2. Connect benefits to new realities
“Sell the hole, not the drill”.
Copywriting tips like the above sound like absolute truths, but they still miss the mark.
As echoed by Peep Laja, founder of CXL, your copy should "Focus on articulating the value people will get. Make sure the copy makes it clear who it's for, and what pain it helps to avoid, or gain it helps to achieve."
While you might mention the “drill” or highlight the “hole,” neither of these are as powerful as drawing a line from the drill, to the hole, to a tangible result like kickstarting that first father-son DIY project, or putting up a new family portrait in your living room.
The features and benefits are “conversational landing pages” that speak to customers. If you ask “so what?”, this translates to bypassing the usual barriers between you and your customer and going “straight to the conversation now.”
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In the early 1900s, advertising pioneer Claude Hopkins cemented himself in copywriting history when he catapulted Schlitz beer from B-list brewer to #1 in sales.
At the time, most beer companies spouted identical claims about the purity of their beers. In the ad that blew Schlitz’s competition out the water, Hopkins took another route. Instead of making generic claims, he told the story behind the beer brand, and vividly described the distillation process to drive the “purity claim” home.
He detailed how the beer was cooled in a unique way that removed impurities. How each bottle was sterilized at least four times before being filled with Schlitz beer. Hopkins even drew attention to the fact they built a 4,000-foot well to supply water—even though the nearby Lake Michigan was a valid source.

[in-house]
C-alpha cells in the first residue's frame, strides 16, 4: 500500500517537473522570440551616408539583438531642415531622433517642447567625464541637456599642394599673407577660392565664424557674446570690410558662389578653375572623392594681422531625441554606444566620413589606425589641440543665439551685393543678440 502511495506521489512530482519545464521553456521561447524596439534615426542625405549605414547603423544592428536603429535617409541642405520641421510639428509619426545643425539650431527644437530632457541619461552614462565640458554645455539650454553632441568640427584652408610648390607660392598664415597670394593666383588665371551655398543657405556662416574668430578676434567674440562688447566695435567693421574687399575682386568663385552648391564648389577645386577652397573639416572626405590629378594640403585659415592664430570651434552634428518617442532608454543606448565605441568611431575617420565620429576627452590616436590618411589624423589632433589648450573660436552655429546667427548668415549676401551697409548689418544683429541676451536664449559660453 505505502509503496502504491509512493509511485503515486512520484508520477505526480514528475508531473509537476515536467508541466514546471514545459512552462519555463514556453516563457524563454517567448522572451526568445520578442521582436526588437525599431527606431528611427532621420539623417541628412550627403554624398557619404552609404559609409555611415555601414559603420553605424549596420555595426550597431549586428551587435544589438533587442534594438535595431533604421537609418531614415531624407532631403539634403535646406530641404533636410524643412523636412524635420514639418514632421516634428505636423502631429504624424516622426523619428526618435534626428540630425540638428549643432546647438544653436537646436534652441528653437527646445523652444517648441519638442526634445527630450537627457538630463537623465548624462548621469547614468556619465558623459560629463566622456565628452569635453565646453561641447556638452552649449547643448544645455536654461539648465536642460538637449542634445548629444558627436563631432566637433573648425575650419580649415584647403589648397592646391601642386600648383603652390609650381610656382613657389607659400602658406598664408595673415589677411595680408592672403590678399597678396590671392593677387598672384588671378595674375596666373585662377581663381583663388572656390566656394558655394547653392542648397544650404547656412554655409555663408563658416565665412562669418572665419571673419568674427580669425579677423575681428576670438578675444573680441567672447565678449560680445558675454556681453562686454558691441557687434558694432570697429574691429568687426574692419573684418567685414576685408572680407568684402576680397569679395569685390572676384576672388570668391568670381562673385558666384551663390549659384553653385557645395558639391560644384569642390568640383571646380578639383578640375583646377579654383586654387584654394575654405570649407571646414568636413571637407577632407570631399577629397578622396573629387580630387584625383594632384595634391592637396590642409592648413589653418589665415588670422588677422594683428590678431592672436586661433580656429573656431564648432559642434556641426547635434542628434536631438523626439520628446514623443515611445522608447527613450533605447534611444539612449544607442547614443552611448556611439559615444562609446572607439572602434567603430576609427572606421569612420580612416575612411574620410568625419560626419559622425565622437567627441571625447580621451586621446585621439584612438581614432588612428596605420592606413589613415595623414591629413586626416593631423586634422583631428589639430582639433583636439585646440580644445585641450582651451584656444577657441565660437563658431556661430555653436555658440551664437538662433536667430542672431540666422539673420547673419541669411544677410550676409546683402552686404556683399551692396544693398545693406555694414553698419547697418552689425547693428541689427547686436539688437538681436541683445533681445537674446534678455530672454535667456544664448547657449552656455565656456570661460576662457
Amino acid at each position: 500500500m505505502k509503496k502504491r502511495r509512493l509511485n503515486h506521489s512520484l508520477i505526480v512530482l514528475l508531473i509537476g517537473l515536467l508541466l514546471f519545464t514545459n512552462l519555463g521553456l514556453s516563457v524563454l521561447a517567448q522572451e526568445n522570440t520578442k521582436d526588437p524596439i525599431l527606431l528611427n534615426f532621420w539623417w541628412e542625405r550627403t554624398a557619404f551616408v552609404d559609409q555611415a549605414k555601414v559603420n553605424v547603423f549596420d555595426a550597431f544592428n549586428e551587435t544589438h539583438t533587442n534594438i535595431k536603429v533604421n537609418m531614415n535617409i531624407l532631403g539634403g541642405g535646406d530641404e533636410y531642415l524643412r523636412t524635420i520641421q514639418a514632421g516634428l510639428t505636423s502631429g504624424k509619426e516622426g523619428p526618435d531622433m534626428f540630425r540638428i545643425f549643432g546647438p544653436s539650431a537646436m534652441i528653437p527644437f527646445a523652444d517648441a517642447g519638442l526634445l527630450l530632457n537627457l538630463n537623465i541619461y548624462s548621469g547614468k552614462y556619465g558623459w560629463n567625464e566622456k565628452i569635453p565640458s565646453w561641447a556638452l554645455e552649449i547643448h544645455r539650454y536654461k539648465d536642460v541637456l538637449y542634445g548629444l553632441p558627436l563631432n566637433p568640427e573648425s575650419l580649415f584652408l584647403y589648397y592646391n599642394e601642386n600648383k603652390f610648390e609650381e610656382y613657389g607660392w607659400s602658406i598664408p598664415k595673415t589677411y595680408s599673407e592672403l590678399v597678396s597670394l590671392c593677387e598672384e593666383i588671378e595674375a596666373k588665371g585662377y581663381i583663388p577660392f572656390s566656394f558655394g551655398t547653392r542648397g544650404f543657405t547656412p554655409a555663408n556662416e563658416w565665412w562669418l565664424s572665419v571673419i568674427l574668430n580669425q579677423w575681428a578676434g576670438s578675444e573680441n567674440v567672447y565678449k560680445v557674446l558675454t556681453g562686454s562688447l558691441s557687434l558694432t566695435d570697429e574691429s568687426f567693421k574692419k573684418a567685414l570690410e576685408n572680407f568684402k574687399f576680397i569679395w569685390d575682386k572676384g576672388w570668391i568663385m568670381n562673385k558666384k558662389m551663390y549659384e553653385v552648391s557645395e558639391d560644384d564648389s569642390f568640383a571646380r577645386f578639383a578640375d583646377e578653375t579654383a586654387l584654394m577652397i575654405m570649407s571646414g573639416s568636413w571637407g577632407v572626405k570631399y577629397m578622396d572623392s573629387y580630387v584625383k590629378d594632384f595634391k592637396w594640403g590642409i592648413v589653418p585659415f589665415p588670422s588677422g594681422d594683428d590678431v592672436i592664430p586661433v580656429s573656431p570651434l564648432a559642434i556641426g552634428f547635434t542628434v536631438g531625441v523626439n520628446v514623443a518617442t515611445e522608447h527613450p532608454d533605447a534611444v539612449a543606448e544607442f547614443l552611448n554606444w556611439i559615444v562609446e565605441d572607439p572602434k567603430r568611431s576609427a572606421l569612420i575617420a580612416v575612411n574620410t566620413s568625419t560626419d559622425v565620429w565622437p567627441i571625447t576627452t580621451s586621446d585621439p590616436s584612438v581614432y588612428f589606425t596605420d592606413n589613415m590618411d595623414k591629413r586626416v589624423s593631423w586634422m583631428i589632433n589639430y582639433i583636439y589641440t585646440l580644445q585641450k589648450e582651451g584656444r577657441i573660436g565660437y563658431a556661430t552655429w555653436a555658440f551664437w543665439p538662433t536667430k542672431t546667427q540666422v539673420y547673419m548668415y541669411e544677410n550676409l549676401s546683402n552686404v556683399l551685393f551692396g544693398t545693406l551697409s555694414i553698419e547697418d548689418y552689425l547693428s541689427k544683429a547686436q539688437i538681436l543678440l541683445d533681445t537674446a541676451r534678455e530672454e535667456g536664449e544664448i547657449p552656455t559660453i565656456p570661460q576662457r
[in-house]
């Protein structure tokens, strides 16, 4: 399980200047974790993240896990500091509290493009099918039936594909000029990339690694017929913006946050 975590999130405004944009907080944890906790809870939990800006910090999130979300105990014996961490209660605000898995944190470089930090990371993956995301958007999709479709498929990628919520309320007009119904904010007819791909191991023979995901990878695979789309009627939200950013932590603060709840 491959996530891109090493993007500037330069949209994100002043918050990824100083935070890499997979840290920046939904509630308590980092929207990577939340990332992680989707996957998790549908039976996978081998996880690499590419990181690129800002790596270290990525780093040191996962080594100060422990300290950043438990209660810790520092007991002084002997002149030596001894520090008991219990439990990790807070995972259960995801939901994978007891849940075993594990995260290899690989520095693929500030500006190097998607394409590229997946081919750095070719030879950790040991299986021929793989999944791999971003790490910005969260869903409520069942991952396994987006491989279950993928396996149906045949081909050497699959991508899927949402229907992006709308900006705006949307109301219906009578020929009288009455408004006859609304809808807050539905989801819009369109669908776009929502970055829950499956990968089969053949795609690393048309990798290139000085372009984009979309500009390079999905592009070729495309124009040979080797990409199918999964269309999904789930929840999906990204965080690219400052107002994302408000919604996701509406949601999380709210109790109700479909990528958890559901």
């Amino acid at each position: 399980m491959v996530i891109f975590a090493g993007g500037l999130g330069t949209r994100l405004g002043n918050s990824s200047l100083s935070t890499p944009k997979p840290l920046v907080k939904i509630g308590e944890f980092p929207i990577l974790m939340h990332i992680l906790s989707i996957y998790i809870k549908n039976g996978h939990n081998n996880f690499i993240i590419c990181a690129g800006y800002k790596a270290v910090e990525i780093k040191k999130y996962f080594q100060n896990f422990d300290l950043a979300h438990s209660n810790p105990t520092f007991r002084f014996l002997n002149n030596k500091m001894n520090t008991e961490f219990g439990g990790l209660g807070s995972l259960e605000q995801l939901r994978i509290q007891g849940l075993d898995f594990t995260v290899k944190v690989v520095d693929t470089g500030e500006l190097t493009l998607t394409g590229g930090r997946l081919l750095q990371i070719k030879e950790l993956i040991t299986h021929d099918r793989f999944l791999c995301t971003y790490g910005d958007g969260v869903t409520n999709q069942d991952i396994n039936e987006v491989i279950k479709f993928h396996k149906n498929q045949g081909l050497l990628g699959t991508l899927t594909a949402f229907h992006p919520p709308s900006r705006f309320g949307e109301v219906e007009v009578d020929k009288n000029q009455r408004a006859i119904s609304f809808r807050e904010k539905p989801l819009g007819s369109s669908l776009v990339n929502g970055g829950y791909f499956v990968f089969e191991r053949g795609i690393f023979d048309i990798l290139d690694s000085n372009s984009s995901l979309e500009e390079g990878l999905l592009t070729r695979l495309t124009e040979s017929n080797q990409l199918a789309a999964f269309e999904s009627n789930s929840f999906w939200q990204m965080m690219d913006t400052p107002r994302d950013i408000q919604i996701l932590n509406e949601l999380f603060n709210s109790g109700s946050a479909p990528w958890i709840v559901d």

Compared to the blur of statements claiming “the purest beers,” there’s no competition. That’s the power of specificity in your copy or story. It sets you apart from the crowd and resonates with prospects. Because when everyone out there is shouting “super,” “proprietary,” and “exclusive”...then no one is.
If you want to convey a unique attribute about your product or service, use ultra-specific stories and descriptions to show—instead of tell—how you’re “the most advanced” or “highest quality.”
4. Invigorate your copy with power words
A study by Elizabeth Loftus wanted to test if word selection could influence eyewitness testimonies. In the test, subjects were shown a video of different car accidents. After watching, they were asked, “about how fast were the cars going when they smashed into each other?”
All subjects were asked the same question, although the word “smashed” was replaced with verbs of varying power like:
Researchers found that when stronger verbs like “collided” and “smashed” were used, witnesses estimated higher speeds. They were also more likely to falsely report that there was broken glass at the scene, despite there being no glass shown in the film.